Music: Sun Jan 14

In recognition of MLK Day, Sunday morning’s musical selections include works by composers of African descent or connected to African-American traditions.

Hale Smith’s “Faces of jazz” is a collection of teaching pieces for piano students, designed to introduce jazz rhythms and harmonies. Samuel Coleridge-Taylor was an English composer of African ancestry who is especially remembered for his collection of “Twenty-Four Negro Melodies”, first published in 1905. These solo piano works use melodies connected to the African continent, the Caribbean, or the world of American Spirituals, and cast them as romantic-style solo piano pieces. “Take Nabandji” is a Southeast African tune, and the Bamboula is a traditional African dance popular in the West Indies.

May Aufderheide is remembered as one of the premiere female exponents of Ragtime. Her “Dusty” rag of 1908 was such a hit, that her father,  an Indianapolis-based loan broker, inaugurated his own music publishing firm!

Click here for a preview of “Dusty” https://www.youtube.com/watch?v=35ZQcSRwHkg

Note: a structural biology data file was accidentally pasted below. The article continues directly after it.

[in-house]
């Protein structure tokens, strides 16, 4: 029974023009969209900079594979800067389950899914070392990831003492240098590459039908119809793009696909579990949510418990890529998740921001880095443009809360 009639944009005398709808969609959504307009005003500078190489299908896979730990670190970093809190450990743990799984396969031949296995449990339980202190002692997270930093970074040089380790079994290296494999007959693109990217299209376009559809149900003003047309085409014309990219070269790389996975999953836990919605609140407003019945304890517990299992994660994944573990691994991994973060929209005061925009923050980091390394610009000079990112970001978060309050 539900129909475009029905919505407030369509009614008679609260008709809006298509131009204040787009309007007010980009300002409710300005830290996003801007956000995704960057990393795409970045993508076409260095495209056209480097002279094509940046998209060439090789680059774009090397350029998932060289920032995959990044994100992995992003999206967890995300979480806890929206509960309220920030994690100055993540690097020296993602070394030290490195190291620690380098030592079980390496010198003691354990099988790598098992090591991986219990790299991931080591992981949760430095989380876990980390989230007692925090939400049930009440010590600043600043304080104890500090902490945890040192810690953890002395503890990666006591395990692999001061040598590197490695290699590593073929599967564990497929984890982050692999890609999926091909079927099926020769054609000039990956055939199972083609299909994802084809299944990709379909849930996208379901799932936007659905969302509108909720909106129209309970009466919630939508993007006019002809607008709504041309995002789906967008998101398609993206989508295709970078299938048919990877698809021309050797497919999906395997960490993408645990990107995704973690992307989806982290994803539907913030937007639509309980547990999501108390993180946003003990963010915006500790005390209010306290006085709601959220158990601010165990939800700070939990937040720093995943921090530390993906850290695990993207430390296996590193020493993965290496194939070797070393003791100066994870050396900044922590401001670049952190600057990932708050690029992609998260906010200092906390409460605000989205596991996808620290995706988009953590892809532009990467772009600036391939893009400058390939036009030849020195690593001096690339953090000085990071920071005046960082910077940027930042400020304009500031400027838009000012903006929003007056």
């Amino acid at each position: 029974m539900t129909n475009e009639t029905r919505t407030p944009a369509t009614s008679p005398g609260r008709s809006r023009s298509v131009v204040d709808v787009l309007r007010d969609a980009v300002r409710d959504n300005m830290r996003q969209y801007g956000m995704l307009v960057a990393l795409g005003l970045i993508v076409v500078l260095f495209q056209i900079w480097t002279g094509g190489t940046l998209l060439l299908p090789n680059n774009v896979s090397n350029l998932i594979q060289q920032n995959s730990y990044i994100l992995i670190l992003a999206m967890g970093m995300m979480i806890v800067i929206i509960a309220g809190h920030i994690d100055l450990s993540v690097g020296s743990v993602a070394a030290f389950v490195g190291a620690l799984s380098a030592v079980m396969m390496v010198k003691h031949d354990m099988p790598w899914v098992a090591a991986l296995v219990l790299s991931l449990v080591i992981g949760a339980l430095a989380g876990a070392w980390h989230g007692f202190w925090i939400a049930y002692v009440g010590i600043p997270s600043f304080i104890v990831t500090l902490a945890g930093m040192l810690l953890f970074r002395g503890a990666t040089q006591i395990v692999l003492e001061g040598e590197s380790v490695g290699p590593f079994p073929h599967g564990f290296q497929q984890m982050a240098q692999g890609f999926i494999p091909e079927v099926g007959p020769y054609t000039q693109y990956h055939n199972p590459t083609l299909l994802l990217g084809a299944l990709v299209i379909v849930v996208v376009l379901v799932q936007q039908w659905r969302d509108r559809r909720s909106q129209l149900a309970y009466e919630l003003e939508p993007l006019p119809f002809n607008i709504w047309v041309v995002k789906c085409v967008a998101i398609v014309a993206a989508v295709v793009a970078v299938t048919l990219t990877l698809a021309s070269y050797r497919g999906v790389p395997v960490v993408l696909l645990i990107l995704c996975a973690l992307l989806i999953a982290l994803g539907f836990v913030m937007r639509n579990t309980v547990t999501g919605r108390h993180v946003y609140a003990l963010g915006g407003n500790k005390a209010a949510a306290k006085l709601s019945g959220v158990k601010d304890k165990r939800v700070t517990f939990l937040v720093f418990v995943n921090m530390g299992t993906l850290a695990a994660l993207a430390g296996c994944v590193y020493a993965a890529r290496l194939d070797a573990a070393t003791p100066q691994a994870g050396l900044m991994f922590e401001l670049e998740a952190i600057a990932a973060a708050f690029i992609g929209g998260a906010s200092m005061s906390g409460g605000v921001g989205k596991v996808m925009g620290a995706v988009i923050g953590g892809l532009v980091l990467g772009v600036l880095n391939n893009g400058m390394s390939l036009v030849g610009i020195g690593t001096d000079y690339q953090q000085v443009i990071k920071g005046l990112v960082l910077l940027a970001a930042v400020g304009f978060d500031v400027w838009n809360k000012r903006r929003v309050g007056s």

Read on for programming details.

Centering Music: Adam Kent, piano
Take Nabandji                        
                                 Southeast African, arr. by Samuel Coleridge-Taylor
From “Faces of Jazz”,
            My Scarf Is Yellow; The Broken Saxophone; Scrambled Eggs and Ernie; That’s Mike; An Asphodel for Marcel; Goin’ in a Hurry; Come to My Party
Hale Smith

Opening Music:
The Bamboula
                                                West Indian, arr. by Coleridge-Taylor

                                                May Aufderheide

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